At a news conference held after Hasson’s arrest, a reporter asked Donald Trump if he thought he should moderate his rhetoric. “No, I don’t,” the president replied. “I think my language is very nice.” Trump, of course, has referred to the neo-Nazis who marched through Charlottesville as “fine people” and has called the news media “the enemy of the American people.” He has run an anti-Semitic campaign ad, retweeted white-nationalist accounts on Twitter, and won the praise of former Ku Klux Klan Grand Wizard David Duke.

Yet it is Democratic Congresswoman Ilhan Omar who has made news concerning the rise of anti-Semitism in this country. In a tweet she says was intended to criticize AIPAC’s lobbying on behalf of Israel, Omar invoked “the Benjamins” and, a few days later, blasted those who would “push for allegiance to a foreign country,” leading members of both parties to accuse her of spreading hateful tropes. “It is shameful that House Democrats won’t take a stronger stand against [a]nti-Semitism in their conference,” Trump tweeted. He was joined by a growing chorus of Republicans, who insisted on Omar’s censure and even resignation from her committee seats. In the end, House Democrats passed a resolution condemning hate in all its forms—with 23 Republicans opposed.

As the controversy took over the headlines, I wondered again about the white supremacist in the checkout line. Was he paying attention to the language in the House resolution? He might be a man of action rather than words. Perhaps, like Christopher Hasson, he used his work computer to study the manifestos of mass shooters. Or perhaps he had no immediate plans but took the long view, working to elect people who would represent his positions. Earlier this month, leaked chat logs from members of the white-supremacist group Identity Evropa revealed that they had donated to Congressman Steve King’s campaign and called members of Congress to express support for him. (King is the nine-term congressman from Iowa who recently wondered when phrases like “white nationalist” and “white supremacist” had become offensive.)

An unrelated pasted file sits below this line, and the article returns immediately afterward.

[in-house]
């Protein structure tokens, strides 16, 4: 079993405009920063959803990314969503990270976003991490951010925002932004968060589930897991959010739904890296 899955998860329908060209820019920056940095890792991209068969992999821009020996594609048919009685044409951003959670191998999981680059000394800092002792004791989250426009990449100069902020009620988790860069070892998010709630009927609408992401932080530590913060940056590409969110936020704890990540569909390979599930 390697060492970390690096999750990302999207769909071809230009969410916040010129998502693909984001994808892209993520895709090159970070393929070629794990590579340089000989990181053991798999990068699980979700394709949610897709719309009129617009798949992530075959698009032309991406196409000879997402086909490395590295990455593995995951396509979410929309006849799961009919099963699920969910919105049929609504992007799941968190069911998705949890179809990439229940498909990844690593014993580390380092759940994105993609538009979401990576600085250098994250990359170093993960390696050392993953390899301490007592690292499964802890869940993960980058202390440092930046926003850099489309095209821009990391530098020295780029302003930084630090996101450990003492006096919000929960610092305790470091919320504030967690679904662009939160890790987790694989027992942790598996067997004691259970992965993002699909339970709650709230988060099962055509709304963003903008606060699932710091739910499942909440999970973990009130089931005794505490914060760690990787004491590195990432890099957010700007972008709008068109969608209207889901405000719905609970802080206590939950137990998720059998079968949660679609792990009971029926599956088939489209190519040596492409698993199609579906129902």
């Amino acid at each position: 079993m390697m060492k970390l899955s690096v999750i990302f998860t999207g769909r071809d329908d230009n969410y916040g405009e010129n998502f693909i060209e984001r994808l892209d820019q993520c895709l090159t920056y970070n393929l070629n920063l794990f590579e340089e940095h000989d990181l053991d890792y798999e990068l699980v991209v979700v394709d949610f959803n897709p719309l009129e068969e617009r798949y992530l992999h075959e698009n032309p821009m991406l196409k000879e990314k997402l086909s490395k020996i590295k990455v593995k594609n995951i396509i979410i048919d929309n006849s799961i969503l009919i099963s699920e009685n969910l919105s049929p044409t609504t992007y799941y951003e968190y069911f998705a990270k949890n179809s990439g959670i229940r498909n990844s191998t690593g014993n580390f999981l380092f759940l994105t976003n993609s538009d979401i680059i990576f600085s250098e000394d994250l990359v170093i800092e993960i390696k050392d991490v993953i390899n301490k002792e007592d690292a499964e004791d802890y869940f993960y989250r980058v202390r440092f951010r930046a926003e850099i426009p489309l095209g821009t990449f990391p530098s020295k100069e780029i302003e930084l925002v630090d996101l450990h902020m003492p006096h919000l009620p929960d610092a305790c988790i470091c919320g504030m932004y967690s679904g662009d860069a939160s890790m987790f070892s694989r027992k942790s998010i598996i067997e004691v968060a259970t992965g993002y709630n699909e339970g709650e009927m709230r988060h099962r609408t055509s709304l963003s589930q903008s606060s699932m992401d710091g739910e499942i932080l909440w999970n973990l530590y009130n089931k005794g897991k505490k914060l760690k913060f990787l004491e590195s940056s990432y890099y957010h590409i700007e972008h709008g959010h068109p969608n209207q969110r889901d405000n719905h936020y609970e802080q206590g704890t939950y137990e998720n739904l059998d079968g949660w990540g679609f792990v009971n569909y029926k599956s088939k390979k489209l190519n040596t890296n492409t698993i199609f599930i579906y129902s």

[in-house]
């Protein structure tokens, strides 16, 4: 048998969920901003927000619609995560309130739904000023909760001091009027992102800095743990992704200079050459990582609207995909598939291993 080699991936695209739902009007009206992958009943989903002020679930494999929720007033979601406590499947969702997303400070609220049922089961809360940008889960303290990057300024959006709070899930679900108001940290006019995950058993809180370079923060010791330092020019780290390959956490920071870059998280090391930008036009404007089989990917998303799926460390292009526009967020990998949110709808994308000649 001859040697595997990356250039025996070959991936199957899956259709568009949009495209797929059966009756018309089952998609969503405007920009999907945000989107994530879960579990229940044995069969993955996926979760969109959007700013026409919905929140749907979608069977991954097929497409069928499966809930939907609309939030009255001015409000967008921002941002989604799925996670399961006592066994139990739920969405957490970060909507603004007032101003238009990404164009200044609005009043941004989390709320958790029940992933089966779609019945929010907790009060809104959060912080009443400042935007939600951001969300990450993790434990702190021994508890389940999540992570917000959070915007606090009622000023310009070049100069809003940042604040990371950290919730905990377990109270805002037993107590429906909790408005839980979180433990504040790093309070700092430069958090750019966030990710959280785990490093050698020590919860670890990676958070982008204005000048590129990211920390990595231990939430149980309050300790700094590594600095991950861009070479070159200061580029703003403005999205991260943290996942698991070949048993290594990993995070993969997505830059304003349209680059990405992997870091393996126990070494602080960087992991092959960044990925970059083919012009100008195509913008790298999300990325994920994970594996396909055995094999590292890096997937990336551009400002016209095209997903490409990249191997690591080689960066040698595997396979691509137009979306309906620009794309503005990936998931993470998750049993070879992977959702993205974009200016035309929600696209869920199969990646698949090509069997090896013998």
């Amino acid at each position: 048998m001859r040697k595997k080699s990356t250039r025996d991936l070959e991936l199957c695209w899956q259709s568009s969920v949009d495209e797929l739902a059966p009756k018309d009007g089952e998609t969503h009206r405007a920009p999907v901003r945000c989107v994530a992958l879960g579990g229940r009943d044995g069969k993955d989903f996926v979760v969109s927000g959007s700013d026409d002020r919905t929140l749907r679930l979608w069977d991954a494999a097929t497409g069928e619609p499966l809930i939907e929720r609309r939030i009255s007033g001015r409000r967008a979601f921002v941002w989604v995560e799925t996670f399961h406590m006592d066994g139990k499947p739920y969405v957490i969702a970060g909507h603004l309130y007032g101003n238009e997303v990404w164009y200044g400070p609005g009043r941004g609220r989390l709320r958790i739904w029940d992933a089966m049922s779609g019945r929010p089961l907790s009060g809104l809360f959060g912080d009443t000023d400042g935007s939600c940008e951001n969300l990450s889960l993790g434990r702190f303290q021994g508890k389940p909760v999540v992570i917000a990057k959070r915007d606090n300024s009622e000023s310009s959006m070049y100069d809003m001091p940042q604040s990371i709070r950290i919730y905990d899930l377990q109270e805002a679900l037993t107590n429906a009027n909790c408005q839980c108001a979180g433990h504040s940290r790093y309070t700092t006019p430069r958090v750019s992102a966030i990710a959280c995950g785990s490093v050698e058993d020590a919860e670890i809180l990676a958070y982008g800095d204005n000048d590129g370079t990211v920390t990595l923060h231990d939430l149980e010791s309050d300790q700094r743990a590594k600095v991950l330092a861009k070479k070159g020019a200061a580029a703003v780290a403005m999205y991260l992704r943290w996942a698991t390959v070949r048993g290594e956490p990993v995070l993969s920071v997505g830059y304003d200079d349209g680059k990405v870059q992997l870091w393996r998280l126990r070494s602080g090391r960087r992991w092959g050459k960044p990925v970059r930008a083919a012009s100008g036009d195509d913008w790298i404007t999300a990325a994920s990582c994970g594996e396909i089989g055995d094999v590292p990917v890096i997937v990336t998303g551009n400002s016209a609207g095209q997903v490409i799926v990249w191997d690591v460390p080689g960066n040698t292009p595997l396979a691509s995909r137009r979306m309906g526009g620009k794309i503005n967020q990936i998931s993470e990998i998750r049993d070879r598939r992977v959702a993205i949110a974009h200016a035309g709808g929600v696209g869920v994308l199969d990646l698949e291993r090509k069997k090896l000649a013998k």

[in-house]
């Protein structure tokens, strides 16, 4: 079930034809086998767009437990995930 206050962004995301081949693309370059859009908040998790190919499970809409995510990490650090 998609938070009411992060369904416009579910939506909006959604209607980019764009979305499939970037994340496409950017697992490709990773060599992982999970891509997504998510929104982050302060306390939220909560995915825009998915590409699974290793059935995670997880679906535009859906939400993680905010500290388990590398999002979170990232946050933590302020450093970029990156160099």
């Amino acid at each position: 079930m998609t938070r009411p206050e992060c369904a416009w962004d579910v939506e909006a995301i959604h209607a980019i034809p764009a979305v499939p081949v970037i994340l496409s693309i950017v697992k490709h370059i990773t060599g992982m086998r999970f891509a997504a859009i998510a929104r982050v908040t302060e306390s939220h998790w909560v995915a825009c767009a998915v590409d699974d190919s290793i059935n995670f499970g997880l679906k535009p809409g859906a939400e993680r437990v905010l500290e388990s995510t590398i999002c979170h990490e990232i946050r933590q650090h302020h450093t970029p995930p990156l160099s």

White supremacy has always been part of this nation’s history. The US Constitution, written by wealthy white landowners, was designed to keep power in the hands of white men. Although that power has continually been contested, it has never been relinquished without a struggle. Only in the last few decades have Americans of different national, religious, and ethnic backgrounds begun to enjoy the full rights and privileges of citizenship.

In fact, America is becoming increasingly diverse: A child born today is as likely to be white as nonwhite. Despite this, or perhaps because of it, white nationalism is back with a vengeance. Defeating it will be the moral, electoral, and educational challenge of a generation.